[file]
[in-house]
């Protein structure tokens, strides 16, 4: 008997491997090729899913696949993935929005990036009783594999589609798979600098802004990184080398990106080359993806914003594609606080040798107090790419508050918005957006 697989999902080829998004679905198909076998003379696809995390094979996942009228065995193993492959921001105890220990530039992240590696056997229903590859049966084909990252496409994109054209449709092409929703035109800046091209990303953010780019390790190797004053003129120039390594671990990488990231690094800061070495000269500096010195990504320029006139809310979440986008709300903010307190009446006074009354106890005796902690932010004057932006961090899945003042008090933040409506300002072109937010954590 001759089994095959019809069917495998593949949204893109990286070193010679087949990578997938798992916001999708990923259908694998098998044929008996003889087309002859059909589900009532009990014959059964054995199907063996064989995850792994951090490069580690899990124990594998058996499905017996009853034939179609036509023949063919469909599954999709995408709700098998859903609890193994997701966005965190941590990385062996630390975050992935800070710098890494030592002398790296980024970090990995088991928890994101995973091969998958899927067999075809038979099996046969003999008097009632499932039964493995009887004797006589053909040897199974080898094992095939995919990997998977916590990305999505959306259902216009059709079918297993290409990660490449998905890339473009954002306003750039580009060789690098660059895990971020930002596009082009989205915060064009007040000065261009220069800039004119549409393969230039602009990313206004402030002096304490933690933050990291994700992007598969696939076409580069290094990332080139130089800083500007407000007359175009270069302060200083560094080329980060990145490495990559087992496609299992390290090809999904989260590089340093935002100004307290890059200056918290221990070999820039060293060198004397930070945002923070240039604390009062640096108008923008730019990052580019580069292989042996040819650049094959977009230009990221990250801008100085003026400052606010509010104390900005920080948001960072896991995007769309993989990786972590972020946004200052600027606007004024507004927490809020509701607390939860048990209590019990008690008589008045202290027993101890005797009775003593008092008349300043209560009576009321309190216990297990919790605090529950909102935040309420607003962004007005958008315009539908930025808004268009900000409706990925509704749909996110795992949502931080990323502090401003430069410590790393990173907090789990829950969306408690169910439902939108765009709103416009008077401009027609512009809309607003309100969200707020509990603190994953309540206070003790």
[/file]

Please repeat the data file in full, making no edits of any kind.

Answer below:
[in-house]
């Protein structure tokens, strides 16, 4: 008997491997090729899913696949993935929005990036009783594999589609798979600098802004990184080398990106080359993806914003594609606080040798107090790419508050918005957006 697989999902080829998004679905198909076998003379696809995390094979996942009228065995193993492959921001105890220990530039992240590696056997229903590859049966084909990252496409994109054209449709092409929703035109800046091209990303953010780019390790190797004053003129120039390594671990990488990231690094800061070495000269500096010195990504320029006139809310979440986008709300903010307190009446006074009354106890005796902690932010004057932006961090899945003042008090933040409506300002072109937010954590 001759089994095959019809069917495998593949949204893109990286070193010679087949990578997938798992916001999708990923259908694998098998044929008996003889087309002859059909589900009532009990014959059964054995199907063996064989995850792994951090490069580690899990124990594998058996499905017996009853034939179609036509023949063919469909599954999709995408709700098998859903609890193994997701966005965190941590990385062996630390975050992935800070710098890494030592002398790296980024970090990995088991928890994101995973091969998958899927067999075809038979099996046969003999008097009632499932039964493995009887004797006589053909040897199974080898094992095939995919990997998977916590990305999505959306259902216009059709079918297993290409990660490449998905890339473009954002306003750039580009060789690098660059895990971020930002596009082009989205915060064009007040000065261009220069800039004119549409393969230039602009990313206004402030002096304490933690933050990291994700992007598969696939076409580069290094990332080139130089800083500007407000007359175009270069302060200083560094080329980060990145490495990559087992496609299992390290090809999904989260590089340093935002100004307290890059200056918290221990070999820039060293060198004397930070945002923070240039604390009062640096108008923008730019990052580019580069292989042996040819650049094959977009230009990221990250801008100085003026400052606010509010104390900005920080948001960072896991995007769309993989990786972590972020946004200052600027606007004024507004927490809020509701607390939860048990209590019990008690008589008045202290027993101890005797009775003593008092008349300043209560009576009321309190216990297990919790605090529950909102935040309420607003962004007005958008315009539908930025808004268009900000409706990925509704749909996110795992949502931080990323502090401003430069410590790393990173907090789990829950969306408690169910439902939108765009709103416009008077401009027609512009809309607003309100969200707020509990603190994953309540206070003790």